Comments (4)
Posted on May 20, 2009 at 2:29 pm by Anonymous
"The basic thing," Jacques Lacan once said about p...
"The basic thing," Jacques Lacan once said about psychoanalysis, "is that people finally realize they've been talking nonsense at full volume for years."

Posted on May 20, 2009 at 2:14 pm by Anonymous
He wrote that when he knew his execution was immin...
He wrote that when he knew his execution was imminent. It gave him a special perspective on life and what the important things are. Although we will all be dead very soon, most of us don't know the moment when we will breathe our last breath. Since he did, at least within a few moments, he viewed life very differently than I do. He found a degree of meaning, of purpose by trying to alert the rest of us to the brevity and gift of life and each moment we have. I think it is relevant because to emphasize a goal like striving to live lives of love gets to the heart of a host of our dilemnas.
Ironic, isn't it? I never liked hippies much. But, just a few years ago they sounded the drum. Love was where it was really at and many bought in to it. After many years I have decided they were right.

Posted on May 20, 2009 at 1:11 pm by Feisty
To the above commenter -- how is this relevant?
To the above commenter -- how is this relevant?

Posted on May 18, 2009 at 3:16 pm by Anonymous
God loves us all. And he is reaching out to us all...
God loves us all. And he is reaching out to us all.
His greatest wish is that we all return to him. It's
easy to welcome the righteous, and it's easy to
reject the sinners. That's what we all tend to do.
As one theologian put it, "We are quick to
moralize, and slow to love. We have been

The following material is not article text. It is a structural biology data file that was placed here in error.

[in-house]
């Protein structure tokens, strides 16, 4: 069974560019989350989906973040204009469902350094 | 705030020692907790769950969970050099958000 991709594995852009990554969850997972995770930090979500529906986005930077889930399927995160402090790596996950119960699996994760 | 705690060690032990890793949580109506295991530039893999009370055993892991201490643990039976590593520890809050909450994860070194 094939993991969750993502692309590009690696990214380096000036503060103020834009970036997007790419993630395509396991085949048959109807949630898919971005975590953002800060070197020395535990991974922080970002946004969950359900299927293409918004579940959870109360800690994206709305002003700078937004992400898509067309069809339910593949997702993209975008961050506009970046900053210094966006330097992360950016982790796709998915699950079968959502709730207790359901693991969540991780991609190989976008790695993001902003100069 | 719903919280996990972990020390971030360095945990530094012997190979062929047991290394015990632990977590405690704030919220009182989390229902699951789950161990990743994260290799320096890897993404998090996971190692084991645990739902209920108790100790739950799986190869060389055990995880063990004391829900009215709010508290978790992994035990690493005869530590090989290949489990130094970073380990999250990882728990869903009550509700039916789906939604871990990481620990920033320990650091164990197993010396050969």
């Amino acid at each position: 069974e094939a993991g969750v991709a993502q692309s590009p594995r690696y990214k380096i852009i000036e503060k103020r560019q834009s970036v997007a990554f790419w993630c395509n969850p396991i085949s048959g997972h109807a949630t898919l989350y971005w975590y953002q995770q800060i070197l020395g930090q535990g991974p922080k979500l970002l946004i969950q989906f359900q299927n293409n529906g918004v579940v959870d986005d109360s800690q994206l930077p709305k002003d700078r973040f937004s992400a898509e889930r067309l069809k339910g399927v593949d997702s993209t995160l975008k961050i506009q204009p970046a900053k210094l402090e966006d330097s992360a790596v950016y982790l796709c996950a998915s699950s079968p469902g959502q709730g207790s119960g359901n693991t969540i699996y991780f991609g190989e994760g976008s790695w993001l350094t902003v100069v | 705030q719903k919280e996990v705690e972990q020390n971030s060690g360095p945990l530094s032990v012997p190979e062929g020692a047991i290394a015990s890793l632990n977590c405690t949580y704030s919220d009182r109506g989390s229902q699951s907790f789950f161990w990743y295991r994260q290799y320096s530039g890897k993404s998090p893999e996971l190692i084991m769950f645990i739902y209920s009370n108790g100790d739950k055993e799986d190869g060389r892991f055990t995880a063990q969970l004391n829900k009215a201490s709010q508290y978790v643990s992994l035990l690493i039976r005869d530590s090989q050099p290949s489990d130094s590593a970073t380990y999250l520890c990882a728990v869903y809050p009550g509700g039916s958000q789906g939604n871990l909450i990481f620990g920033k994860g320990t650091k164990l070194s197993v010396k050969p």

forgiven much and embraced by a compassionate
God, but are too slow, if not totally unwilling, to
be accepting, forgiving, compassionate, and
loving."
God wants all of us to come home to him. That's
why he sent Jesus to us.
God doesn't take the easy way out. He doesn't
turn away from us. We may turn away from him,
but God will never turn away from us. And he
doesn't give up on us, even when we have given
up on ourselves.
God Rolled Up His Sleeves. God got his hands
dirty with me. I was as sinful as they come. I
didn't deserve his help. I didn't deserve his love.
Yet as filthy and repulsive as I was, God wasn't
afraid to roll up his sleeves and reach down into
that dark, dank pit of evil to give me--the
greatest of sinners--a hand up to the light.
Don't count on tomorrow. Cherish and live each day as if it were your last. Live the life that God has given to you to its fullest potential. And live each day that God has given you for his glory. Don't forget Jesus' teaching about the two greatest commandments: "Love the Lord, your God, with all your heart, with all your soul, and with all your mind. . . . Love your neighbor as yourself" (Matthew 22:37,39). Not just sometimes, not just when you have the time and it is convenient. Every day!







Michael Ross
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About Norm Pattis

Norm Pattis is a Connecticut based trial lawyer focused on high stakes criminal cases and civil right violations. He is a veteran of more than 100 jury trials, many resulting in acquittals for people charged with serious crimes, multi-million dollar civil rights and discrimination verdicts, and scores of cases favorably settled.